The batter is light – almost tempura like, yet it still has that characteristic thick-ish batter that is mandatory for REAL fish and chips straight from your local chippery joint. The glorious bubbles from the beer create a light texture when fried in hot oil – the perfect batter.
By Michelle Tchea
Aussie, Aussie Aussie… Oi, Oi, Oi! Sure we smother our toast in black gunk, known affectionately as Vegemite, but with a glowing restaurant scene and chefs that work with some of the best produce in the world – Australian’s know good tucker. Australians have a tough time claiming many foods. Apparently, we didn’t create the deliciously sweet Pavlova. Many may argue that we were not the first to put baked beans with eggs. But when it comes to fish and chips – you can’t beat serving up fresh seafood from the clean waters of Australia, finding a spot in a sandy white beach and indulging in yet another Australian import.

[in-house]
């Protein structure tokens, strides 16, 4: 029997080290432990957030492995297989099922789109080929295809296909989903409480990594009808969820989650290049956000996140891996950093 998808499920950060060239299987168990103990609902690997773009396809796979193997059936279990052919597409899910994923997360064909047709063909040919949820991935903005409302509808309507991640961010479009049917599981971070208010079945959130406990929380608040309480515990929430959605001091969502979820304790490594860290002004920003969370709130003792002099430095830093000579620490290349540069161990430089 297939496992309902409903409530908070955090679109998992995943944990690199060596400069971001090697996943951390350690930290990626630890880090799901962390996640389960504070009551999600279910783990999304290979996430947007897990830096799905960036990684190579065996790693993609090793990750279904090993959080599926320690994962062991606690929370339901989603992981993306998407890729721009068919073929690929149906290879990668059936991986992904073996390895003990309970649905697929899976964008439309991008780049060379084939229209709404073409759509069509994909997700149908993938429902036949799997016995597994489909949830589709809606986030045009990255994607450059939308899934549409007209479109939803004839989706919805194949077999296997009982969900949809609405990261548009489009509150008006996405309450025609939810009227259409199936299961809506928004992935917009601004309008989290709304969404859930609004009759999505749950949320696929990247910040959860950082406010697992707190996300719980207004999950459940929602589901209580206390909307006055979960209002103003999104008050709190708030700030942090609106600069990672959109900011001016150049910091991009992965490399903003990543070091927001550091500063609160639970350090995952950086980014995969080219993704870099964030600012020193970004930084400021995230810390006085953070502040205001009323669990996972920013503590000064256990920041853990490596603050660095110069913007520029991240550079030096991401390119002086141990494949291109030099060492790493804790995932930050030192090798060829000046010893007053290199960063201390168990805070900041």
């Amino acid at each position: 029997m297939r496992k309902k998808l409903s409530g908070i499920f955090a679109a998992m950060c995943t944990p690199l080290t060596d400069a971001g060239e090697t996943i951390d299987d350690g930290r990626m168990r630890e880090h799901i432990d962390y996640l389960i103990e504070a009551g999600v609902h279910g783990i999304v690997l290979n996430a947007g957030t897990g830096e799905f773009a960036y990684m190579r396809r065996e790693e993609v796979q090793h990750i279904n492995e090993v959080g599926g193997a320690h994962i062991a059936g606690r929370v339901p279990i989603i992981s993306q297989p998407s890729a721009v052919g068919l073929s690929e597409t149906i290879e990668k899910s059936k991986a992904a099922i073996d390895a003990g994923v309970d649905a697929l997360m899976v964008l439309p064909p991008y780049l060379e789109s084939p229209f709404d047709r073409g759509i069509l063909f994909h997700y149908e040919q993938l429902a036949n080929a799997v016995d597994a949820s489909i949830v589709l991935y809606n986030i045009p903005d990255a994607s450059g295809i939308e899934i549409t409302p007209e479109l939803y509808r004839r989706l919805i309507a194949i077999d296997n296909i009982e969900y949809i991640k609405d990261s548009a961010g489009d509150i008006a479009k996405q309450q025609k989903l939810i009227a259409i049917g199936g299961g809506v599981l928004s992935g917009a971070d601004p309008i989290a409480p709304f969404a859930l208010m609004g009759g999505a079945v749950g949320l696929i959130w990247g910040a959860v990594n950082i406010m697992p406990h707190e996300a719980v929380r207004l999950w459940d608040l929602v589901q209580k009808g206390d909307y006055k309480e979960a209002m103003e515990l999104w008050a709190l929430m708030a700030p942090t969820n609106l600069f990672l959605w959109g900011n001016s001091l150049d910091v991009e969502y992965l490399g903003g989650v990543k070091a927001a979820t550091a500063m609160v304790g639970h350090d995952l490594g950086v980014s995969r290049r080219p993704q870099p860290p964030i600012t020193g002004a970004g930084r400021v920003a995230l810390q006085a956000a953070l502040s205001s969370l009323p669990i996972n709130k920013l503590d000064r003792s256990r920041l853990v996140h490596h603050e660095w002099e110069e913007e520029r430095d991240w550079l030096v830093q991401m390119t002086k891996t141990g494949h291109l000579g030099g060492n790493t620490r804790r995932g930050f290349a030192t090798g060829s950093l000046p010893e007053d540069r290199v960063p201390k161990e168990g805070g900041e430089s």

I’m sharing yet another recipe from my new book, My Little SoHo Kitchen (Marshall Cavendish Publishers).
- Plain (all-purpose) flour 200 g (7 oz)
- Canola oil for deep-frying
- Baking powder 2 tsp
- Salt a pinch
- Beer 225 ml
- Whiting Tails 2, about 200 g (7 oz) each
- Chill flour in the freezer for 15 minutes before use.
- Heat oil in a deep-fryer to 185?C (365°F).
- Quickly whisk baking powder and chilled flour along with salt and sparkling water, until you get a thick batter.
- Coat fish fillets with batter and deep-fry one at a time, until crisp and golden. Ensure that the temperature stays at 185?C (365°F) before frying the second fillet.
- Drain fish fillets of oil on a wire rack.
- Serve with garlic fries